Friday, April 18, 2014
The Associated Press
(Continued from page 4)
This April 17, 2013 photo shows dental molds that are part of an experiment showing systematic alteration of tooth position to determine when small differences in tooth arrangement can be recognized in bite marks in skin, at the school in Buffalo, N.Y. Bite marks, long accepted as criminal evidence, now face doubts about reliability. (AP Photo/David Duprey)
Forensic odontologist Dr. Richard Souviron points to a photo of Ted Bundy’s teeth during Bundy’s 1979 murder trial in Miami. Souviron, who is considered the founding father of bite-mark forensics, argues there’s a “real need for bite marks in our criminal justice system.”
The Associated Press
"If someone's got an unusual set of teeth, like the Bundy case, from the standpoint of throwing it out of court, that's ridiculous," he said. "Every science that I know of has bad individuals. Our science isn't bad. It's the individuals who are the problem."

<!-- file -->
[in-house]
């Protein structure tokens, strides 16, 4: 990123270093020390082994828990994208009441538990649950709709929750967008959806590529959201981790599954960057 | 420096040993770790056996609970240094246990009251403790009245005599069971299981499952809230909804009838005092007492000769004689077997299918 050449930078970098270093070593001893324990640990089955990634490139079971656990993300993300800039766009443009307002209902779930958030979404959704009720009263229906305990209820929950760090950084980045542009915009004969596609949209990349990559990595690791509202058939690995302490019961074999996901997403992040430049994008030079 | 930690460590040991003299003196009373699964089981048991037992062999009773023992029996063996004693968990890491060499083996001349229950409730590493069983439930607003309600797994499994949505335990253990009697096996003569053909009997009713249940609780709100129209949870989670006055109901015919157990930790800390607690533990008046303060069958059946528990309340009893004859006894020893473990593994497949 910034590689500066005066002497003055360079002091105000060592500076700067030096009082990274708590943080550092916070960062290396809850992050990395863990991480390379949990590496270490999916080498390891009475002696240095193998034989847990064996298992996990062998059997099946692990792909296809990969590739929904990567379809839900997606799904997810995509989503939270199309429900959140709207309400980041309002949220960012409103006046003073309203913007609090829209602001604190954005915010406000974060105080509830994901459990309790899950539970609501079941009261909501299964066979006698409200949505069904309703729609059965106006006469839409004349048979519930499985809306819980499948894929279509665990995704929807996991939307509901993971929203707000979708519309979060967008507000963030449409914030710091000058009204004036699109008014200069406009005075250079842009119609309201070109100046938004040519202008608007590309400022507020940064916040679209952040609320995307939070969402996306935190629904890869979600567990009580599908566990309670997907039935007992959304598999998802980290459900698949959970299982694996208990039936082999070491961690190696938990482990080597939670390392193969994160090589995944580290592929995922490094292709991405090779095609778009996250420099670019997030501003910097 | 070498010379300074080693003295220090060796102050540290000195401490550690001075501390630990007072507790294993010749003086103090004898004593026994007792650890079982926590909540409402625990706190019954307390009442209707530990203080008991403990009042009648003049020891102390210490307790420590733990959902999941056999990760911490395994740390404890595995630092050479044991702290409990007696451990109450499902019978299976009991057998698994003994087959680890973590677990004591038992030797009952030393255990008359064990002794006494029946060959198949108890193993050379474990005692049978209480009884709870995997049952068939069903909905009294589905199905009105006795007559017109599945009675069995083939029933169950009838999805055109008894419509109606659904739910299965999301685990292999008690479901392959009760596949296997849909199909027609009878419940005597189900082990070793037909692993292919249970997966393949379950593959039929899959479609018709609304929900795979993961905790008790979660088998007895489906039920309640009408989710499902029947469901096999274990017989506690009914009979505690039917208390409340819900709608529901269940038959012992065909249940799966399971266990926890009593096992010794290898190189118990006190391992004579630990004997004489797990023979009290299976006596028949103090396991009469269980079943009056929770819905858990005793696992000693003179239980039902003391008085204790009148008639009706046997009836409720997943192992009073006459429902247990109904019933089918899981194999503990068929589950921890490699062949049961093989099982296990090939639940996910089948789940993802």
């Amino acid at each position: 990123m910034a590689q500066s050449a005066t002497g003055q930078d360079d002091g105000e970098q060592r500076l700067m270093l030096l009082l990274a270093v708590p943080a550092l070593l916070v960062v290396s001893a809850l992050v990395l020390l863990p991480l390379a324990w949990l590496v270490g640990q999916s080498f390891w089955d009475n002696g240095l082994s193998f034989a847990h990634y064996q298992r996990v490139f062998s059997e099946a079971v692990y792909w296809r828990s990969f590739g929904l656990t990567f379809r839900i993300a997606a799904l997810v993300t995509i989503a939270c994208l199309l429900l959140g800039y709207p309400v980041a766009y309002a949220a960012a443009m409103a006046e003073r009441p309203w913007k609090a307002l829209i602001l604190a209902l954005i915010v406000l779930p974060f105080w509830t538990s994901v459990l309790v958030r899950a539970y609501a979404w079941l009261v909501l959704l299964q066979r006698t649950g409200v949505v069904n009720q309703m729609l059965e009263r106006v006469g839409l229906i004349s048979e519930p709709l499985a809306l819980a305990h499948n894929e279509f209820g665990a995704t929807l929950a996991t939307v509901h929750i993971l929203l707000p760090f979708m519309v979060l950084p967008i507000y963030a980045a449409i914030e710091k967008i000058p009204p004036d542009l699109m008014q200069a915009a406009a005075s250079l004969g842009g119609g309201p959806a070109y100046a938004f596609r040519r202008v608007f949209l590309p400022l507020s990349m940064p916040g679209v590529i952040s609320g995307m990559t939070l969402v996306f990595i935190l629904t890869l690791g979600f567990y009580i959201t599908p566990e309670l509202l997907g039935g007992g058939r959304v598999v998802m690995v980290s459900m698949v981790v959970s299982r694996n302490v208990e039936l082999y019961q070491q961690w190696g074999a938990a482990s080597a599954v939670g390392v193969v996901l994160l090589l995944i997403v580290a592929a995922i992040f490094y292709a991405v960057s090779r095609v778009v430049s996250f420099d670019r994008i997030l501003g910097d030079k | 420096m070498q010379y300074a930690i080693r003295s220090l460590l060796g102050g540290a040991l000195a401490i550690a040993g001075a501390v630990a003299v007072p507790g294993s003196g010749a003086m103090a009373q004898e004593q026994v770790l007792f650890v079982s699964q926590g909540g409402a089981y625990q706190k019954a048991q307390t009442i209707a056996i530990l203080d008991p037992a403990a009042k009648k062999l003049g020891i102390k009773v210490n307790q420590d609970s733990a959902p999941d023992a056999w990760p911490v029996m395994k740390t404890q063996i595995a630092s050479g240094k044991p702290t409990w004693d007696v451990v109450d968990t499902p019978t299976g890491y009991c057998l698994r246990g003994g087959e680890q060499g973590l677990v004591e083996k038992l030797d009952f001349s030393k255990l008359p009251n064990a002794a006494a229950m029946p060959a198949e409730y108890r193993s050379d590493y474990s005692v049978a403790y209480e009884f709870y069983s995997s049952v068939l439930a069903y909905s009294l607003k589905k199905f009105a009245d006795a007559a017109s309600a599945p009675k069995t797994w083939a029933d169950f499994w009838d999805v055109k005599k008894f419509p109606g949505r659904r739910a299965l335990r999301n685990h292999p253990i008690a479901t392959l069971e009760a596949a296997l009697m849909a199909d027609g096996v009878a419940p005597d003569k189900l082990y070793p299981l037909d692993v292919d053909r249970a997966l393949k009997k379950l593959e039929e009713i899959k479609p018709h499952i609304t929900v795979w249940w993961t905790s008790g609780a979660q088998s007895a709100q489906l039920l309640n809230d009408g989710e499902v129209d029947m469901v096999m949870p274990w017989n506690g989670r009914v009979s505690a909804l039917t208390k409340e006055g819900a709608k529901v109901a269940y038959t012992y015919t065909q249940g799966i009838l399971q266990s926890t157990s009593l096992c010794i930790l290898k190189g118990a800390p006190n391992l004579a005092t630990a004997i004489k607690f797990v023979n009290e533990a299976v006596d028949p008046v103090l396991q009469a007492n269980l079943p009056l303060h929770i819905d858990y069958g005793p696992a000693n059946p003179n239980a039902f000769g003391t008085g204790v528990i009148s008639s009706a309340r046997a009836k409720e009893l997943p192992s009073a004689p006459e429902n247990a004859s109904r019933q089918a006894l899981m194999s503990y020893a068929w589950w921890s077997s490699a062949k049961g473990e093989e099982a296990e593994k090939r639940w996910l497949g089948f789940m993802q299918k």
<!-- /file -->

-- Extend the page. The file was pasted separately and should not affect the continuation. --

Many forensic dentists have helped the Innocence Project win exonerations in bite mark cases gone wrong by re-examining evidence and testifying for the wrongfully convicted.
But a once-cooperative relationship has turned adversarial ever since the Innocence Project began trying to get bite mark evidence thrown entirely out of courtrooms, while at the same time using it to help win exonerations.
"They turn a blind eye to the good side of bite mark analysis," Golden told the AP.
One example is a case Wright worked on in 1998. He analyzed the bite marks of the only three people who were in an Ohio home when 17-day-old Legacy Fawcett was found dead in her crib. Of the three, two sets of teeth could not have made the bite marks, Wright testified; only the teeth of the mother's boyfriend could have. The boyfriend was found guilty of involuntary manslaughter and served eight years in prison.
Without the bite mark, Wright said, the wrong person might have been convicted or the man responsible could have gone free, or both.
"Bite mark evidence can be too important not to be useful," Wright said. "You can't just throw it away."
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